MakerLab Community


MakerLab is a community of technology developers that work together with the goal of learning, teaching and sharing. Thanks to the support of the School of Science and Engineering and the CIDE PUCP, young students with a passion for technology gather to research on different technological advances, familiarize themselves with those topics, and then share that knowledge with the maker culture approach and the “learning by doing” methodology. On this occasion, we are conversing with Irina Avila, professor in our School and director of MakerLab PUCP.

What were the objectives for the 2018-1 semester? 

On 2018-1, our main goal was to spread our methodology of active-collaborative learning to other study centers, strengthening our leadership. In this way, the members of our community have participated as technology mentors, promoting a creative experience and a learning through the application of technology in practical solutions. Likewise, they endorse a new way of studying and working: among peers, with no pressure and in a collaborative environment.

How important is it to keep encouraging initiatives like this one among students?

It is very important to introduce technology to students, with new strategies and methodologies that will prepare them to face this time of constant uncertainty, where technology advances are going beyond any predictions.

Students develop their projects in a relaxed and multidisciplinary environment. The general rule is “learn while doing”, without expecting many instructions, decreasing the pressure of getting it right at the first try, because everyone else is trying as well.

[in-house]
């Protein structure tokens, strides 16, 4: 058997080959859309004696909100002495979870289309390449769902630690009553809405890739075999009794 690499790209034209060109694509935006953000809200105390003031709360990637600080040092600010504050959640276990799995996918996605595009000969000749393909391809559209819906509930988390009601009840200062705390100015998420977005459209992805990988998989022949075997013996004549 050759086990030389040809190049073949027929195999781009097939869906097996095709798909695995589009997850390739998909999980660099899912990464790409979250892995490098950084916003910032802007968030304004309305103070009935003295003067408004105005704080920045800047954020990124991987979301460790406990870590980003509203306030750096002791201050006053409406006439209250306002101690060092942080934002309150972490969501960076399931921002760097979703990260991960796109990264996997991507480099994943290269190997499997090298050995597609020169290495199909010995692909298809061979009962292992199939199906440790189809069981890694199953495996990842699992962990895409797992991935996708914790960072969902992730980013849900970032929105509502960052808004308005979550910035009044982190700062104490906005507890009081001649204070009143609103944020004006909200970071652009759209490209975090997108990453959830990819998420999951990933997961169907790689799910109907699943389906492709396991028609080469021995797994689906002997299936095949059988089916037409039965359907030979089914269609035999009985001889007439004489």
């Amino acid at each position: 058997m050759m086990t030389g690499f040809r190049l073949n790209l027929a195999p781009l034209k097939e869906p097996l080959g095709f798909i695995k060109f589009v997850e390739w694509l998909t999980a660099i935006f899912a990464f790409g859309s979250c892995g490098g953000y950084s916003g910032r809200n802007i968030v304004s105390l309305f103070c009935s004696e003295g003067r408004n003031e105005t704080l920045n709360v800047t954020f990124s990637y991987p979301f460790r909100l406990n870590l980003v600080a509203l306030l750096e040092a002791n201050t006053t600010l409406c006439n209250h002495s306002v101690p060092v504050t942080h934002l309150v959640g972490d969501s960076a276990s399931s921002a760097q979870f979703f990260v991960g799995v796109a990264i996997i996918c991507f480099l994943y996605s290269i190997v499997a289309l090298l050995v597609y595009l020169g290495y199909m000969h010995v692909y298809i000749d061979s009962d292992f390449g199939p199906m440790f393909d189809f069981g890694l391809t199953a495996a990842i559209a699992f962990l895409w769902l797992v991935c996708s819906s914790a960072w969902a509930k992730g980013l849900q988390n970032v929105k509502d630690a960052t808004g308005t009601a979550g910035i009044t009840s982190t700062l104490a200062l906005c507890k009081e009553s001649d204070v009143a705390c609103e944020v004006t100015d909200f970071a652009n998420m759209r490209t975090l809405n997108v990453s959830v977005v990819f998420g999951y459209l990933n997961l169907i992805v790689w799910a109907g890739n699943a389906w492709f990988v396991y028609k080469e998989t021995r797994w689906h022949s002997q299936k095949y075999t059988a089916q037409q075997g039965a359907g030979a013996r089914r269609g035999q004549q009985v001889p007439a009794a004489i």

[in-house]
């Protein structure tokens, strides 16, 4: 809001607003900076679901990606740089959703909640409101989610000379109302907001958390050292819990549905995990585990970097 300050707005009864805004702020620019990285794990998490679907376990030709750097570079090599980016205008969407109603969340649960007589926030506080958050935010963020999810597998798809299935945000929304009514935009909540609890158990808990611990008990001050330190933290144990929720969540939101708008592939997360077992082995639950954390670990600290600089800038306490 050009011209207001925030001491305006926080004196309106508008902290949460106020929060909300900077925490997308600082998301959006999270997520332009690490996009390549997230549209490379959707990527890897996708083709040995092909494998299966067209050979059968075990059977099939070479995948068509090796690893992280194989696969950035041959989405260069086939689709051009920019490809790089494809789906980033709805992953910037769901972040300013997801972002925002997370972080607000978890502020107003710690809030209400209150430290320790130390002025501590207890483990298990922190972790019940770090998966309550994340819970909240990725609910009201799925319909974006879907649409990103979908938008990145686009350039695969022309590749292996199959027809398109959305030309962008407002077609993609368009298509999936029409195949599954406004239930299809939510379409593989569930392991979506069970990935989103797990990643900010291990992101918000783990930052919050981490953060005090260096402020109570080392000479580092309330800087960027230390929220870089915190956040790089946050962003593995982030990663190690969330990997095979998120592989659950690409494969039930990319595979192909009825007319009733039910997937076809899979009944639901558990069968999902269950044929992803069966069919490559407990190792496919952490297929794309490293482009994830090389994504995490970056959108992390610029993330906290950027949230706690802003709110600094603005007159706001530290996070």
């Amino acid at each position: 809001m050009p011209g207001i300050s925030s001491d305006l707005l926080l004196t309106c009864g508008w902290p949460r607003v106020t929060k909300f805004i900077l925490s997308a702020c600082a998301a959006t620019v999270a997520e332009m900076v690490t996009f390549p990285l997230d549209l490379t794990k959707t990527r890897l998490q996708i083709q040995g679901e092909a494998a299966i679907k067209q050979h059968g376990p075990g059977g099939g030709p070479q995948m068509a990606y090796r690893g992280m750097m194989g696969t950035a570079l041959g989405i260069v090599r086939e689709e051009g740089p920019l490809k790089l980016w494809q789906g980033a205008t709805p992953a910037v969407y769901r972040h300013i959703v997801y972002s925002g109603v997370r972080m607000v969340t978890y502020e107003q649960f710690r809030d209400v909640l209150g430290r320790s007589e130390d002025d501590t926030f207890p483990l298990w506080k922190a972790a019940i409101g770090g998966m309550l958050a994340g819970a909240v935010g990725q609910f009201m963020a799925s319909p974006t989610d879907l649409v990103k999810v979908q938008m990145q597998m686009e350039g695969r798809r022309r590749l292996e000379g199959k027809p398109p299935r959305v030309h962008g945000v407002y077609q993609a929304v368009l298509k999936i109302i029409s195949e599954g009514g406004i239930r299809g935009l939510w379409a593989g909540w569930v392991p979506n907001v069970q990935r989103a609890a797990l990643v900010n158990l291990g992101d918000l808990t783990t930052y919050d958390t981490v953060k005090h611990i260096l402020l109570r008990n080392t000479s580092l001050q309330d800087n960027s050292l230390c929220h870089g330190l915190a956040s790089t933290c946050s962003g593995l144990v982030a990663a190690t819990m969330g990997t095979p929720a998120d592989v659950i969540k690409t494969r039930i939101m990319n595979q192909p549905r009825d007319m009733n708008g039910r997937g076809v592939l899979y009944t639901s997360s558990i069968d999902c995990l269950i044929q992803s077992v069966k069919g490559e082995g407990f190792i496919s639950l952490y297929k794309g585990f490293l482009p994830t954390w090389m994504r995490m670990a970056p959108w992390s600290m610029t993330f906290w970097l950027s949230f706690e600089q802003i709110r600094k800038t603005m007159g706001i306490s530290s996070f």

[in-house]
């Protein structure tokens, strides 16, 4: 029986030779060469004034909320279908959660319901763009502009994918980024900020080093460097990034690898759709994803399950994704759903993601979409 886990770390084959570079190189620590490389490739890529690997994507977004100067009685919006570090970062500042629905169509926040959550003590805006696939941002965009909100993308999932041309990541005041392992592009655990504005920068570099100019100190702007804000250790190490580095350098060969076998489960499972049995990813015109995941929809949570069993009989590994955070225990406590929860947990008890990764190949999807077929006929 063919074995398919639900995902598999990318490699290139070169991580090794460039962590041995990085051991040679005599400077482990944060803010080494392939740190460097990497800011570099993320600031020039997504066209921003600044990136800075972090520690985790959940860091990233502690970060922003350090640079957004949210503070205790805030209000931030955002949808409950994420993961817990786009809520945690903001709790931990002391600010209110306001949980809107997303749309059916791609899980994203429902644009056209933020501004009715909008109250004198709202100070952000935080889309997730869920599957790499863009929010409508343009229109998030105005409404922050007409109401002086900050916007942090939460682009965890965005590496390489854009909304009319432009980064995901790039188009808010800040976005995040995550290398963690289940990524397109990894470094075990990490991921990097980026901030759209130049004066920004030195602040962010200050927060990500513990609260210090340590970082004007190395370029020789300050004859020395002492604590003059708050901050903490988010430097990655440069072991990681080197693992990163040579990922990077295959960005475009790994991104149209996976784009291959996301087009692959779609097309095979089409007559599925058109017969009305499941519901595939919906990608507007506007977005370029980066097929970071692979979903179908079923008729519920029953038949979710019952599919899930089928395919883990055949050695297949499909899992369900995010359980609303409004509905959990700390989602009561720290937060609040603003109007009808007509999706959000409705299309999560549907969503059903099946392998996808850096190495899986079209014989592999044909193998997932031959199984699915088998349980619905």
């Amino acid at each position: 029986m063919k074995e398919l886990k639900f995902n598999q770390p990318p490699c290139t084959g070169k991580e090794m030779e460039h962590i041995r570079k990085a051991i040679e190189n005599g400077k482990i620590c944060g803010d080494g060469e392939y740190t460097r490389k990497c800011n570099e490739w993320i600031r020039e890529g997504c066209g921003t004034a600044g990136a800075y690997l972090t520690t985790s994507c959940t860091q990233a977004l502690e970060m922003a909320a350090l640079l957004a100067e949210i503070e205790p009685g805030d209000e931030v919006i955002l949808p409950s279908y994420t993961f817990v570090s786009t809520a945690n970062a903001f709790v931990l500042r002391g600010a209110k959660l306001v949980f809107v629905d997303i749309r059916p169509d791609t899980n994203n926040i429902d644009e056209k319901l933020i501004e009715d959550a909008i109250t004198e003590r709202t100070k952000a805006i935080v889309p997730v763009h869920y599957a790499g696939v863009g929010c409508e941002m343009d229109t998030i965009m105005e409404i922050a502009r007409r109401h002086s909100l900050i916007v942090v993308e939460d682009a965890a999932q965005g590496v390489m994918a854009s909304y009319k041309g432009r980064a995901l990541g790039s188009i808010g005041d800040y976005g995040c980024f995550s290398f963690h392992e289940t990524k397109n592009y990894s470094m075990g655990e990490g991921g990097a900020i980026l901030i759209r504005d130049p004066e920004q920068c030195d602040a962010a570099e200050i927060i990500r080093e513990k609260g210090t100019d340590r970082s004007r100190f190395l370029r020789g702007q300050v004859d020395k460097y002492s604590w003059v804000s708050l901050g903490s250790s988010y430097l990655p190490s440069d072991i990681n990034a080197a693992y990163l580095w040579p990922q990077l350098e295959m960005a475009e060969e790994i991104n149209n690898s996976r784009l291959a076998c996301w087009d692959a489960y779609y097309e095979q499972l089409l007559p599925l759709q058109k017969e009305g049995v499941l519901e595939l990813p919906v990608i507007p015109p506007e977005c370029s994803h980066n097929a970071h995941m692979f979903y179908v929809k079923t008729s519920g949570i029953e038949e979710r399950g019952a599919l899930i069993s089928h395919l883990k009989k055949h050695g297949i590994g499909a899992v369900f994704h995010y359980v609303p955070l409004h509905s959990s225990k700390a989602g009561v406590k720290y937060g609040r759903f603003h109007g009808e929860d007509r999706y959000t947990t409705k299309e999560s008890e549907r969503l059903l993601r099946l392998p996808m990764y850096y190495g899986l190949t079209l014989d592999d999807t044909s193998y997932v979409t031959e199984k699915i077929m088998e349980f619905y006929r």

Not only do we promote the interest in learning about novel technologies, but also in offering solutions to problems that will be actually motivating to them. In this way, by having the opportunity of creating and developing solutions, they can contribute to a larger process.

The outstanding projects of 2018-1 MakerLab were:

 “Student Analyzer”

Software to evaluate reading comprehension through a facial analysis, using “machine learning” to predict whether the reader has understood what (s)he has read. Keras library and OpenCV were used for image processing.

Developer: Luis Enrique Castillo, Mechatronic Engineering graduate from PUCP

 “Agro Dron”

Optimization of a drone for farming, which goal is to identify the areas that need to be fumigates through image recognition.

Developer: Antonio Rujel, Mechanical Engineering from UNI.

System of playful learning of mathematics for kids between six and ten years using motion detector Kinect.

Developers: Piero Casusol, student of Mechatronic Engineering from PUCP and Diego Huarcaya, student of Systems Engineering from UPEU.

Robot capable of identifying and avoiding objects with artificial vision. 

It utilizes Arduino and Python (OpenCV) to recognize objects.

Developers: Erich Balois and Teresa Lícito, students of Systems Engineering from UCV, Ramiro Chávez, student of Computer Systems Engineering from UPN.

Demonstration of Dijkstra’s algorithm, also called shortest path algorithm, using Open Street Map and Python.

Developers: Jhair Guzmán, student of Computer Engineering from PUCP and Pedro Placios, student of Engineering Physics from UNI.

Demonstration of the use of a personalized SteamVR plugin in Unity to track Virtual Reality controllers using only the gyroscopes

Developer: Carlos Felipe Rojas, student of Systems Engineering at UNI.